SM Hi, Michael. First of all, thanks for having me. My name’s Stephen McGuire and I’ve been an athlete for Boccia UK for 16 years now, so I guess you can kind of call me the old man of the sport, the elder statesman. I don’t know if you know much about Boccia but it’s a very unique sport. It’s unique in that it’s a precision based tactical sport and it’s unique that we have no gender specific classifications and no Olympic equivalent, even though it’s in the Paralympics, where males and females compete on a level playing field. To give you a little bit of an example, we have four classifications which are based around athletes, their physical ability, and in the BC3 class we’ve got a female athlete from Hong Kong who’s currently ranked number two in the world, and in my class, which is BC4, the world number one is a lassie from Canada. So it’s quite unique that way.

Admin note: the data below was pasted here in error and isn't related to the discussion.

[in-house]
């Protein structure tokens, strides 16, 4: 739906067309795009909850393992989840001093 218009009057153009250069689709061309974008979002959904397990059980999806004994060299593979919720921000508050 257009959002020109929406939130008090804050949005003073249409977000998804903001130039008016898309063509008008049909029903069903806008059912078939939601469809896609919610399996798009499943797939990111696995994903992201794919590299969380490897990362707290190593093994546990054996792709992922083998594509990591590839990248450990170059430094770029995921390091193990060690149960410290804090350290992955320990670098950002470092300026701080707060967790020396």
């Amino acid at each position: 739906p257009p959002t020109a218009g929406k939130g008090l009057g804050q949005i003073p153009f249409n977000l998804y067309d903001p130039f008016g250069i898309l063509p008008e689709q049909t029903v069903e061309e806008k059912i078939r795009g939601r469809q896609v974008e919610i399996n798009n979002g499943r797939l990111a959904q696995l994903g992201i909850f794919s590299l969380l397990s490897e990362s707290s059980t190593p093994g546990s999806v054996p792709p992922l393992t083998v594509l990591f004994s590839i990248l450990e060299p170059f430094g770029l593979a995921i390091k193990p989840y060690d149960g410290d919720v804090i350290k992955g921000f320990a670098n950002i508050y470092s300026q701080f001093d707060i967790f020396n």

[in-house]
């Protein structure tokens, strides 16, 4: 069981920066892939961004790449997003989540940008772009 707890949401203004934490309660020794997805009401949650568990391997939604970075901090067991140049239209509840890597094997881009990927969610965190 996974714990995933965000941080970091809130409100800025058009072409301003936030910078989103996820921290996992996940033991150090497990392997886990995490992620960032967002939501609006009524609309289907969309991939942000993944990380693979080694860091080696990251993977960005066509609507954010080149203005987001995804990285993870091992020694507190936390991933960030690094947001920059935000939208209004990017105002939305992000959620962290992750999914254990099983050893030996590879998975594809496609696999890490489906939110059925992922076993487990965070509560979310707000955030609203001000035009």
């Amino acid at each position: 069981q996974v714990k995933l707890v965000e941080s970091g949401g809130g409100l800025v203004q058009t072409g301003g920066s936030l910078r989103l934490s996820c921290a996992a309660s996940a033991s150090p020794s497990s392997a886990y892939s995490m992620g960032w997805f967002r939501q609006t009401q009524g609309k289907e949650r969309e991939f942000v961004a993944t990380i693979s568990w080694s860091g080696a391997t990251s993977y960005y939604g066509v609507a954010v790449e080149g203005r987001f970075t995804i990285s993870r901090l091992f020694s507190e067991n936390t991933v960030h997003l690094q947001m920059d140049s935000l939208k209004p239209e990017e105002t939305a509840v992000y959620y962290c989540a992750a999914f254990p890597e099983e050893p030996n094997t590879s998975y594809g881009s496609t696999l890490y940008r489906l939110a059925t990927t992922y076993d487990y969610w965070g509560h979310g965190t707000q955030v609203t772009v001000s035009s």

MM So we were going to come on to speak about the para games in just a wee while, Stephen, but I wanted to find out about yourself at the moment. How are you coping with the whole kind of lockdown?